The master of arts in English allows students to develop their critical thinking, textual analysis and writing abilities beyond the baccalaureate level through four tracks: literature, pedagogy, theater and writing.
Students have the opportunity to work closely with faculty scholars and practicing writers in advanced seminars and workshops to study texts, hone editing skills, develop both original and research papers suitable for presentation at professional conferences, create original works for publication and gain experience in the production of a literary journal. For many of our master’s candidates, including our teaching assistants, the program offers both theoretical and practical experience in the development of pedagogical approaches. It also serves as a preparation for further graduate study and as an arena for the development of employment skills such as teaching, editing and/or professional writing.
Each student’s program culminates in a thesis, internship or portfolio suited to his or her interests and literary or professional strengths.
Every master of arts degree candidate designs, in consultation with the program director and his or her adviser, a plan of study that includes a minimum 32 credit hours. Candidates for the non-degree graduate certificate program in Teaching English to Speakers of Other Languages (TESOL) pursue a 20-credit-hour plan. TESOL credits can also count toward the pedagogy concentration in the master of arts program.
Each of the four concentrations has the following requirements:
EN 504 Principles of Critical Investigation (recommend taking during the first year)
12 credits in the area of specialization (at least four credits at the 500-level)
Four credits of literature at the 500 level (considered part of the 12 credits in the literature concentration)
Up to four credits in the capstone project
EN 509 Teaching Colloquium (for teaching assistants only, taken during the summer and fall semester)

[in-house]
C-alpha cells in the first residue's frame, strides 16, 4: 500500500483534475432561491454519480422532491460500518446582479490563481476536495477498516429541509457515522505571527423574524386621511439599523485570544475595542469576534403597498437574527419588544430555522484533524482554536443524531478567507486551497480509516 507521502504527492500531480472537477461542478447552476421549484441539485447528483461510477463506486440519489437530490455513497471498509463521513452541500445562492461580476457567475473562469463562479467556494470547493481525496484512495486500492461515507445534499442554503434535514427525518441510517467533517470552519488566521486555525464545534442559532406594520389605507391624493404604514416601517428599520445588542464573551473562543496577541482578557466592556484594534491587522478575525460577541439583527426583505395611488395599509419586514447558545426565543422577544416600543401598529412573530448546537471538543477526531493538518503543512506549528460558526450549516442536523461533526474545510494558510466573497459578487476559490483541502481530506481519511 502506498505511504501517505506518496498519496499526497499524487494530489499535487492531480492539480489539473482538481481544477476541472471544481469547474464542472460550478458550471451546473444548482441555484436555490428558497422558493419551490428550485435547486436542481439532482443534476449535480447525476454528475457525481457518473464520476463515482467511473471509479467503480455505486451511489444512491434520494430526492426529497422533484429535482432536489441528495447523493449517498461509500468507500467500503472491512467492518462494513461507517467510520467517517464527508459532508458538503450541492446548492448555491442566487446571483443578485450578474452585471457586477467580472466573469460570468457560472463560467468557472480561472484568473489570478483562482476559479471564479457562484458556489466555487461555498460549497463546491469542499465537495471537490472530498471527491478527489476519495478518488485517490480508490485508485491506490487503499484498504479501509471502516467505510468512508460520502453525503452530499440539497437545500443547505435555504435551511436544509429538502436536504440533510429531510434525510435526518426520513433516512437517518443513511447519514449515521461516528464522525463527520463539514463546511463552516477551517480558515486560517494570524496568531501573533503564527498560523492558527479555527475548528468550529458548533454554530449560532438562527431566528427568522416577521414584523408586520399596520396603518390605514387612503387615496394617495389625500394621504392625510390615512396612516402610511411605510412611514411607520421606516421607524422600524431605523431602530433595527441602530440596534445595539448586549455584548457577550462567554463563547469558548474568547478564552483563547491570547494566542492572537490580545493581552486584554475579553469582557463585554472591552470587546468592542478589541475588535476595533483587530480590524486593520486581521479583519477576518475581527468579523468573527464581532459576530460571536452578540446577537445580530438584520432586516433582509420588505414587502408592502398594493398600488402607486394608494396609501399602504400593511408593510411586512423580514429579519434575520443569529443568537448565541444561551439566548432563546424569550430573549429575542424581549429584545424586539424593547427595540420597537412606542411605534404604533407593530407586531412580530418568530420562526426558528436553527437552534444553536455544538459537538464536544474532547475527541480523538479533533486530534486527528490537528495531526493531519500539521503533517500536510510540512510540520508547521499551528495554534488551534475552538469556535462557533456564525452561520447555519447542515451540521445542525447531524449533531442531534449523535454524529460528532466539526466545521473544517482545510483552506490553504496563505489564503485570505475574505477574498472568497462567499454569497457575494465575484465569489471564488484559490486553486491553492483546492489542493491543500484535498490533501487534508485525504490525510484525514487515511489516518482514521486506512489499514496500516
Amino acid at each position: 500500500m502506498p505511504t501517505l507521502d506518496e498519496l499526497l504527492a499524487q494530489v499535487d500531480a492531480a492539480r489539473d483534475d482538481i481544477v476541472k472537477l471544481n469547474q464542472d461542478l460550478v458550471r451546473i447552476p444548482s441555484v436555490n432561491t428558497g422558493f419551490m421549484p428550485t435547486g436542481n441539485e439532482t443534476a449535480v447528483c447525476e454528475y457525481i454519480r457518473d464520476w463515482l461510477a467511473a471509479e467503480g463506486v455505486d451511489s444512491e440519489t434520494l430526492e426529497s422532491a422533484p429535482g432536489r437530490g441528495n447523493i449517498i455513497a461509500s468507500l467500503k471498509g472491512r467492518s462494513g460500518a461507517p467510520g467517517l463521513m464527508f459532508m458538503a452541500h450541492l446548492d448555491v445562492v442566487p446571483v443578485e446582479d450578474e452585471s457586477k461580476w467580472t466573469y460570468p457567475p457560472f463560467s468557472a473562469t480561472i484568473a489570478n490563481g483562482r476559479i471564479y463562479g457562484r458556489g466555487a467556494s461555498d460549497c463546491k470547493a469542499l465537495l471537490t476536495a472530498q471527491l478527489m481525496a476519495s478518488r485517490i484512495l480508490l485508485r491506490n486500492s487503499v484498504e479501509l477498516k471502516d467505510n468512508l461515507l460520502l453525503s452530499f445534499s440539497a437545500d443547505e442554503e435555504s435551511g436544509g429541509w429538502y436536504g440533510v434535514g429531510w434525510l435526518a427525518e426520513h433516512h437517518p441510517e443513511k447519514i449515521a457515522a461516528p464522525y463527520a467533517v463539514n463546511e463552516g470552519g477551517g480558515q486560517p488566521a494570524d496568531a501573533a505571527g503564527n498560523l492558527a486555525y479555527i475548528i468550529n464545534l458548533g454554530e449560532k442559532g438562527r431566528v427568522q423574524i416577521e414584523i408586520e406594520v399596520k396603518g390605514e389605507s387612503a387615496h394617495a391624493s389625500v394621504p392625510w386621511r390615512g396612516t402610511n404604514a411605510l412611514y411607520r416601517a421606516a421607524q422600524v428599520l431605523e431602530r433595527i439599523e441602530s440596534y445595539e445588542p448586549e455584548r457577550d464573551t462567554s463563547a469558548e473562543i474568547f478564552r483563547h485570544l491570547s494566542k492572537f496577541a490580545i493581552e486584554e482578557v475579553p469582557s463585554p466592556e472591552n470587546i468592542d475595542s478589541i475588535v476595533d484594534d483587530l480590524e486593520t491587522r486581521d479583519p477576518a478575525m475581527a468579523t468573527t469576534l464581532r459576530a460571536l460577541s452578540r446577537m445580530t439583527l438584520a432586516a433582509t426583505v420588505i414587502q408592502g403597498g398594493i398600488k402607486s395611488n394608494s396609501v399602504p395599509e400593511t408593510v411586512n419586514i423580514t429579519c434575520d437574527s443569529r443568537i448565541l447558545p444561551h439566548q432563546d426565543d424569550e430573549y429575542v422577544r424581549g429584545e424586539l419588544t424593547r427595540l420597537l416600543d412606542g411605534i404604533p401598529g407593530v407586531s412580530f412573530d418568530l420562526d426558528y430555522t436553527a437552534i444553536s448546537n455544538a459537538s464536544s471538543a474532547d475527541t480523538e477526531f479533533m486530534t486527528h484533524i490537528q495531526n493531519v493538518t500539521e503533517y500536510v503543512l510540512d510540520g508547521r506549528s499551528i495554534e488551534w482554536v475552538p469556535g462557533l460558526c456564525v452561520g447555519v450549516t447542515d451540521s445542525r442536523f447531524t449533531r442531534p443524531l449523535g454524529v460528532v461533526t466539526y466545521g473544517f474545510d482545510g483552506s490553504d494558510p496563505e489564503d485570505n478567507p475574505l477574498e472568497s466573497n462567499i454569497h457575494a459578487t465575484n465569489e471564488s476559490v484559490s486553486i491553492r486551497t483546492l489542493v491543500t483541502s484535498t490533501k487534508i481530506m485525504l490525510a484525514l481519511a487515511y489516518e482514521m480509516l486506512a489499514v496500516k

For department information or additional degree requirements, click here
For course description, click on the course.
Capstone Project Options
EN 591 Practicum (1-6 cr.)
Sometimes an appropriate form for a student’s final project is a practicum or practical experience. Students who complete a practicum as their capstone project must work with a faculty supervisor or a site supervisor on a defined project approved by the thesis selection committee that meets objectives suitable to the student’s ability and goals. The prospectus for a practicum should be three to five pages long and include objectives, nature of activities, a description of the site and the participants. The project will include 50 practical hours for each hour of academic credit, a concluding report of 35-40 pages, which must include the original prospectus, the data and materials generated, samples of writing produced, as well as conclusions on the effectiveness of the project.
EN 592 Portfolio Project (1-3 cr.)
A long thesis, research project or internship may not be the best capstone alternative for particular students, such as current teachers, technical writers, administrators or students pursuing a dual concentration. Such students might benefit more from additional course work and a portfolio development project. EN 592 Portfolio Project requires revisions of at least one critical paper and one paper in the student’s concentration. The portfolio must be a minimum of 20 pages, or 15 pages per credit hour for 2-3 credit hours. Papers may be new works or revisions of previously written papers. Each student, however, will be expected to work with a faculty director to revise, update and prepare the materials for his or her portfolio.
EN 599A Thesis (1-8 cr.)
This option requires a thesis chair and a reader. A 500-word proposal is submitted to the thesis selection committee for literary analysis, creative writing (poetry, fiction, creative non-fiction or drama), technical writing and research projects. Poetry theses will be a minimum of 25 pages and all other theses must be a minimum of 40 pages.